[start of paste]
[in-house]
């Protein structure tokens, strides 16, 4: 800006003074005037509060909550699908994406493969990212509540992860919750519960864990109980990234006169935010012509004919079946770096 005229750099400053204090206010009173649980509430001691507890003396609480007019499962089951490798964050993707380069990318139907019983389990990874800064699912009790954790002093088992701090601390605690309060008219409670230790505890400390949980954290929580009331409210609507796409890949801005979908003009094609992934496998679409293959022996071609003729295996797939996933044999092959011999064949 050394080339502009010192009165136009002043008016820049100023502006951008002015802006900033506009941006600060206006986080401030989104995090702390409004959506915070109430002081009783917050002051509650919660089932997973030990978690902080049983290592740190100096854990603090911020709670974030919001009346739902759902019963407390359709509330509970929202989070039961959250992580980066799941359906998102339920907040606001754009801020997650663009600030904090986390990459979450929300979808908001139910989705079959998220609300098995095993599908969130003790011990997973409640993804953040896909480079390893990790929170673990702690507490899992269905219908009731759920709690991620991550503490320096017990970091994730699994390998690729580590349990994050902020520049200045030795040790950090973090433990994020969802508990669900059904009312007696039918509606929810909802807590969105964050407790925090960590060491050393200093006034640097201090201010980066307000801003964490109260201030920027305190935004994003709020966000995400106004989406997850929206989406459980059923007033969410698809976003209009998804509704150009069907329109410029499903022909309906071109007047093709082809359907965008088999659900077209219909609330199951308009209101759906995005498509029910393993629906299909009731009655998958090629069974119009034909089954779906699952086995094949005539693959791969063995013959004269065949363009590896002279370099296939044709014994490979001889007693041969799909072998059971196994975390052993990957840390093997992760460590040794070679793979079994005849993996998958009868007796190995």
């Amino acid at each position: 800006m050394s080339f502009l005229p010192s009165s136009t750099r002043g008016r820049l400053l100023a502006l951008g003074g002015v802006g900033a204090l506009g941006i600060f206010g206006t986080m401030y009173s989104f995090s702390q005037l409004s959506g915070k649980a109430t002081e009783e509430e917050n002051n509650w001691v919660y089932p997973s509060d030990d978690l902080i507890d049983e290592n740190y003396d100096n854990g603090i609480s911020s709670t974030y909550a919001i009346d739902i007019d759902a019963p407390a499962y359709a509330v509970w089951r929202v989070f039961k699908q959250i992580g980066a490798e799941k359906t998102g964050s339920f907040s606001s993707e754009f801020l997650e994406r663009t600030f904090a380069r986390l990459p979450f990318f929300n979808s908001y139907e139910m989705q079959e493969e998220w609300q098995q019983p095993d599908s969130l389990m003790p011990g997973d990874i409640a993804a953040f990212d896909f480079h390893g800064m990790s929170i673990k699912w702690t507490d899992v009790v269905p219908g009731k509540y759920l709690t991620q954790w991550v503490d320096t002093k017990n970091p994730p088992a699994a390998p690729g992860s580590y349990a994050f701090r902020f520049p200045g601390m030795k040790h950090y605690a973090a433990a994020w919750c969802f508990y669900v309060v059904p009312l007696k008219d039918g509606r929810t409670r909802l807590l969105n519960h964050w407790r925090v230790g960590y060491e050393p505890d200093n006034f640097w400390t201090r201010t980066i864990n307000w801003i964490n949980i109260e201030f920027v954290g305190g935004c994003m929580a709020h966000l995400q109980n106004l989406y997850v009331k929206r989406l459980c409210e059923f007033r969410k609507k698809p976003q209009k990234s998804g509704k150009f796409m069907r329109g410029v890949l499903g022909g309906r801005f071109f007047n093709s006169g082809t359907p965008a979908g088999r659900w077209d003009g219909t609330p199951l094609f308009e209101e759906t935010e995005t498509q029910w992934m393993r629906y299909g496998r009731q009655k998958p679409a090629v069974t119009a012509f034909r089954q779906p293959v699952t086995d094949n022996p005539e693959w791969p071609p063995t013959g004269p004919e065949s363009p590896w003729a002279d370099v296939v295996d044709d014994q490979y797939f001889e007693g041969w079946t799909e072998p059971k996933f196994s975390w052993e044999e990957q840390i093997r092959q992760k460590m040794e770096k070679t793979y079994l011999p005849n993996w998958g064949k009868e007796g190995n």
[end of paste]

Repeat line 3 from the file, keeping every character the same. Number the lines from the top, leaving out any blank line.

């Amino acid at each position: 800006m050394s080339f502009l005229p010192s009165s136009t750099r002043g008016r820049l400053l100023a502006l951008g003074g002015v802006g900033a204090l506009g941006i600060f206010g206006t986080m401030y009173s989104f995090s702390q005037l409004s959506g915070k649980a109430t002081e009783e509430e917050n002051n509650w001691v919660y089932p997973s509060d030990d978690l902080i507890d049983e290592n740190y003396d100096n854990g603090i609480s911020s709670t974030y909550a919001i009346d739902i007019d759902a019963p407390a499962y359709a509330v509970w089951r929202v989070f039961k699908q959250i992580g980066a490798e799941k359906t998102g964050s339920f907040s606001s993707e754009f801020l997650e994406r663009t600030f904090a380069r986390l990459p979450f990318f929300n979808s908001y139907e139910m989705q079959e493969e998220w609300q098995q019983p095993d599908s969130l389990m003790p011990g997973d990874i409640a993804a953040f990212d896909f480079h390893g800064m990790s929170i673990k699912w702690t507490d899992v009790v269905p219908g009731k509540y759920l709690t991620q954790w991550v503490d320096t002093k017990n970091p994730p088992a699994a390998p690729g992860s580590y349990a994050f701090r902020f520049p200045g601390m030795k040790h950090y605690a973090a433990a994020w919750c969802f508990y669900v309060v059904p009312l007696k008219d039918g509606r929810t409670r909802l807590l969105n519960h964050w407790r925090v230790g960590y060491e050393p505890d200093n006034f640097w400390t201090r201010t980066i864990n307000w801003i964490n949980i109260e201030f920027v954290g305190g935004c994003m929580a709020h966000l995400q109980n106004l989406y997850v009331k929206r989406l459980c409210e059923f007033r969410k609507k698809p976003q209009k990234s998804g509704k150009f796409m069907r329109g410029v890949l499903g022909g309906r801005f071109f007047n093709s006169g082809t359907p965008a979908g088999r659900w077209d003009g219909t609330p199951l094609f308009e209101e759906t935010e995005t498509q029910w992934m393993r629906y299909g496998r009731q009655k998958p679409a090629v069974t119009a012509f034909r089954q779906p293959v699952t086995d094949n022996p005539e693959w791969p071609p063995t013959g004269p004919e065949s363009p590896w003729a002279d370099v296939v295996d044709d014994q490979y797939f001889e007693g041969w079946t799909e072998p059971k996933f196994s975390w052993e044999e990957q840390i093997r092959q992760k460590m040794e770096k070679t793979y079994l011999p005849n993996w998958g064949k009868e007796g190995n």